“Meet Ella Boudreaux, a self-confessed nag. By no means — as Ella herself insisted — is she a negative person. Persistent might be a better word; she is the kind of person you’d ask for directions if you were lost, or provides you with a long chat while waiting in line at the grocery store.
‘Nobody, and I mean nobody, can nag like I can.’ Written from a first person point of view, protagonist Ella Boudreaux immediately establishes her unique skill set.
And where has it gotten her? Nowhere, that’s where.
She can’t hold onto a job and she can’t find her true calling, but she knows it’s out there. Could a handsome stranger help her find her destiny? Or maybe he was her destiny…” (description from Goodreads)
This short story was ok, but definitely took a bit of work to get through. I think that there is a good story idea inside the pages, but there was more trying to be done with the story that got in the way.
Despite what can be found in the description of this story, it’s not a first person point of view, well, not exactly. It’s a mixture of first person with some second person (the narrator talks to the reader) thrown in every now and then. 2nd person is fine, when used correctly. And I’m not even saying it’s not used correctly here, but the story as a hold is disjointed and not well established. What I gathered reading this, is that the narrator, Ella, is recalling how she met her husband. But she also starts off by listing her past jobs, which didn’t hold much interest for me because it didn’t tie into the later half. It just served to show that it took a bit to find her way in life, but in a long-winded way.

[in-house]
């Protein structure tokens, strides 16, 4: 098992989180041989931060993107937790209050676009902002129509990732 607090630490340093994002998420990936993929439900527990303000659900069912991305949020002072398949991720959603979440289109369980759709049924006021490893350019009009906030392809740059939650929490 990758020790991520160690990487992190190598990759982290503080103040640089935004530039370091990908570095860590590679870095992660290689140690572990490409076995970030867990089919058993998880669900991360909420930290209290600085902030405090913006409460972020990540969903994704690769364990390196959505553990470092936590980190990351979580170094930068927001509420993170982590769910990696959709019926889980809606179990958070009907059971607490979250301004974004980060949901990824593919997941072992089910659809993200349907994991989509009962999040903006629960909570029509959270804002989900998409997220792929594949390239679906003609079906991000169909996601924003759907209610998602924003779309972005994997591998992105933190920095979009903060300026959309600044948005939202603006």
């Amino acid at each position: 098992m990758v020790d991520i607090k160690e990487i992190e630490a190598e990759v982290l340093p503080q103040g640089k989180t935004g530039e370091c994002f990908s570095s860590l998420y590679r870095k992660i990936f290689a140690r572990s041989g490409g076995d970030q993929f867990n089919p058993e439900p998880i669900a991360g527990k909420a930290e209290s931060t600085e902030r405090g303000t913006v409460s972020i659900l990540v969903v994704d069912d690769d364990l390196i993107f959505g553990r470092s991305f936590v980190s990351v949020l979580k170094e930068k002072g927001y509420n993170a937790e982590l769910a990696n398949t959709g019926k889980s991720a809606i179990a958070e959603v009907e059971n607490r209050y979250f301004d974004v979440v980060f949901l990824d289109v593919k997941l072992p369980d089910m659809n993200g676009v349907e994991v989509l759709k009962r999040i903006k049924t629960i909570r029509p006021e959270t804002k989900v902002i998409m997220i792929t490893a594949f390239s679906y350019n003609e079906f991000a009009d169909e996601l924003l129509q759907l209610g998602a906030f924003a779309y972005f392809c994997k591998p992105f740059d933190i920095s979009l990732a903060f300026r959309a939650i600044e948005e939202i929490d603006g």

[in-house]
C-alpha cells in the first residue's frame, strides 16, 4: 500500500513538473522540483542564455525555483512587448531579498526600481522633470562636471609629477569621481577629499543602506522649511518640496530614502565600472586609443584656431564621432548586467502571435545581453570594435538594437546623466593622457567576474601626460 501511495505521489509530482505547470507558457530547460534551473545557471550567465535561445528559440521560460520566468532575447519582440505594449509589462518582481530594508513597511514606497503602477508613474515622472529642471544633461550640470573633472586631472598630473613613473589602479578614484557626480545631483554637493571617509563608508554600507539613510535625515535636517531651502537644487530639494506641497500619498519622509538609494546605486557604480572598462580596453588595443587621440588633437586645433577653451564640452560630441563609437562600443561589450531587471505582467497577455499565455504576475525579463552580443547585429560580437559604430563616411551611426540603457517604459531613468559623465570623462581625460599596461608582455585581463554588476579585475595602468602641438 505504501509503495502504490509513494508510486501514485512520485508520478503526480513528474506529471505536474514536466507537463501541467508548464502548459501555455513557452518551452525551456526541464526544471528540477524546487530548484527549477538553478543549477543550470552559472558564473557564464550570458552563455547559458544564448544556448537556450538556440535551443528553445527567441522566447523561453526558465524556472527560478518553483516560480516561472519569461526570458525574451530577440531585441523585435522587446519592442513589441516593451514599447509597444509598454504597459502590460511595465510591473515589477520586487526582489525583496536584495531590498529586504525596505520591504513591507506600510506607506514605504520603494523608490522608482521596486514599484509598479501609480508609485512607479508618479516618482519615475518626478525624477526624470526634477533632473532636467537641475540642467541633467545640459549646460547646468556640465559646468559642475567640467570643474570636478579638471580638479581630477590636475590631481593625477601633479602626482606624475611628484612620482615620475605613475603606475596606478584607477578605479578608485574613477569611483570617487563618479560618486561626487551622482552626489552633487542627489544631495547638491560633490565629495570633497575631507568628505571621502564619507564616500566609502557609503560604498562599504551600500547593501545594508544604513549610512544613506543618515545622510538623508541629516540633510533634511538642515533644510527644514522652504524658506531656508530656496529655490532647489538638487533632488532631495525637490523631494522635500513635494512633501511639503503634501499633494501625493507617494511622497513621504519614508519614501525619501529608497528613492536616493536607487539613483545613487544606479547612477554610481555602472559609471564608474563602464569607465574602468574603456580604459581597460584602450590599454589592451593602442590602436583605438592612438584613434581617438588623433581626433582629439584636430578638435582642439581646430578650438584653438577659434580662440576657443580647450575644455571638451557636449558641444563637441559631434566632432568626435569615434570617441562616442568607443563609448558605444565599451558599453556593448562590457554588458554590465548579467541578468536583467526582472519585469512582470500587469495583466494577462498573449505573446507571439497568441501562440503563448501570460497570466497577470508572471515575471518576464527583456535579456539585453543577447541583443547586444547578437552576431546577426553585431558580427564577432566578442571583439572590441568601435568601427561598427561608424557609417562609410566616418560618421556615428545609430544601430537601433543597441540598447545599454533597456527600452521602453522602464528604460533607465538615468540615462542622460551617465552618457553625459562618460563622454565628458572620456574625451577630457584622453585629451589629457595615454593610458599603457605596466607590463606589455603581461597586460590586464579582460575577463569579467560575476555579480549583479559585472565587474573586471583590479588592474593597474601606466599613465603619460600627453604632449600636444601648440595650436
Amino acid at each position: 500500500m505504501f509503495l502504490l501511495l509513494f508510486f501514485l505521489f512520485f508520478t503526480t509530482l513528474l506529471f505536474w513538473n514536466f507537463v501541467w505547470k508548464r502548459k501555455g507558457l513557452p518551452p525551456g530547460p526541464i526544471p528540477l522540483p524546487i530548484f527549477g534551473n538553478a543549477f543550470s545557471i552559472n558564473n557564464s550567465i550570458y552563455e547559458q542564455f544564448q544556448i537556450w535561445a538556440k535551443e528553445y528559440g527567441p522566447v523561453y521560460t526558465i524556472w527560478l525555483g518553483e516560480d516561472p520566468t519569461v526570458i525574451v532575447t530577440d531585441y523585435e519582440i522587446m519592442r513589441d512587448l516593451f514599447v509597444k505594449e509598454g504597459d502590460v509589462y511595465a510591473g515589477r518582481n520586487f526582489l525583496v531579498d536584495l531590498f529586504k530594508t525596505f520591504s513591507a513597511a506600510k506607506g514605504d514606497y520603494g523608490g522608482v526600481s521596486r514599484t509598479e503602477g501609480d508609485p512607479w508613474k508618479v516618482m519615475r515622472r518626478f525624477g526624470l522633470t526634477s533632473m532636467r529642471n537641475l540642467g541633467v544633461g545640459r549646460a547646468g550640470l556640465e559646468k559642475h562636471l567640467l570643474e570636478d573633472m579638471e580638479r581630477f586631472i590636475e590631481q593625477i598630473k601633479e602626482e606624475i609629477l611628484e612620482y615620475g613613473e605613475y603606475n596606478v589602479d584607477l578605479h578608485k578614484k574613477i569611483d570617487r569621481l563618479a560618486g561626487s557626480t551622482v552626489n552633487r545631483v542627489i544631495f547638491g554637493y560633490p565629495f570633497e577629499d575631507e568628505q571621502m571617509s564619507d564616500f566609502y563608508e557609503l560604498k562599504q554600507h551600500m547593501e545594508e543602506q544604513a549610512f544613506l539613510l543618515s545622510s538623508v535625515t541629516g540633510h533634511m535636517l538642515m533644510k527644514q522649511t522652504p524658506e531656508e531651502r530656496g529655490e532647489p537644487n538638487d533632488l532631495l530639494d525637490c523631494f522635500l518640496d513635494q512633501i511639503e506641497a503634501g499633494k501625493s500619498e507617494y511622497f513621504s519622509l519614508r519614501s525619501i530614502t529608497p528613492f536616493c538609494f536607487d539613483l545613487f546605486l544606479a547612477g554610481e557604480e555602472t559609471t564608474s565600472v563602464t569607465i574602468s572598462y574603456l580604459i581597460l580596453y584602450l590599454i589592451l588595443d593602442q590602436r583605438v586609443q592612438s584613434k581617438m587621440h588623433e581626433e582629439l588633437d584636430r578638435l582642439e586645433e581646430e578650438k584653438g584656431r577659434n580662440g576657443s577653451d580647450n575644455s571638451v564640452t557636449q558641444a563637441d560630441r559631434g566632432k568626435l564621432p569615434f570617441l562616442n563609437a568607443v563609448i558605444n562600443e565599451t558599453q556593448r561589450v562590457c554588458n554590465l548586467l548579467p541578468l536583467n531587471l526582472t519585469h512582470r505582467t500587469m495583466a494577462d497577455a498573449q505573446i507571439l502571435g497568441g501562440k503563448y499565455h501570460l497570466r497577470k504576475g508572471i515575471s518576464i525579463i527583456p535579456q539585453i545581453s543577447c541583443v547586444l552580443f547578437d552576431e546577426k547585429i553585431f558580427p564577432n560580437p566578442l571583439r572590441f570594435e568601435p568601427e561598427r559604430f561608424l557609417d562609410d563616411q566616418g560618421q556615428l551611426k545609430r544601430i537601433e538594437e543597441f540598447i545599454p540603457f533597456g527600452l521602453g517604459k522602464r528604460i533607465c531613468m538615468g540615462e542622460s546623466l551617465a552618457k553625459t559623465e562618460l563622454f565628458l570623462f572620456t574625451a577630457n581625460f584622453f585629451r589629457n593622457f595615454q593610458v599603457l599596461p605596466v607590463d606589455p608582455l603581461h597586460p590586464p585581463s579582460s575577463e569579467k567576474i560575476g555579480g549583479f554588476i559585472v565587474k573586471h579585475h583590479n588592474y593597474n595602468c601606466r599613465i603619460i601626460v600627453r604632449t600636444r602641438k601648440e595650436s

The switch between the “present” where the narrator is typing up the story for the reader, with her husband apparently looking over her shoulder, and the story itself (how they met) could have been a great addition to the story. But as I said, I don’t feel it was established well.
My bottom line with If You’d Just Listened to Me in the First Place is that while the title is a little awkward to read, the sentences inside the pages don’t reflect it. The words are well-written enough, the story itself wasn’t up to par for me. But there’s a story here I found hope for.
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About the Author:
Barbara Venkataraman is an attorney and mediator specializing in family law. She is the author of “The Fight for Magicallus,” a children’s fantasy and two books of humorous essays: “I’m Not Talking about You, Of Course,” and “A Trip to the Hardware Store & Other Calamities,” which are part of an ongoing series entitled “Quirky Essays for Quirky People.” Her latest work is a humorous short story entitled, “If you’d Just Listened to Me in the First Place.” All of her books are available on Amazon.
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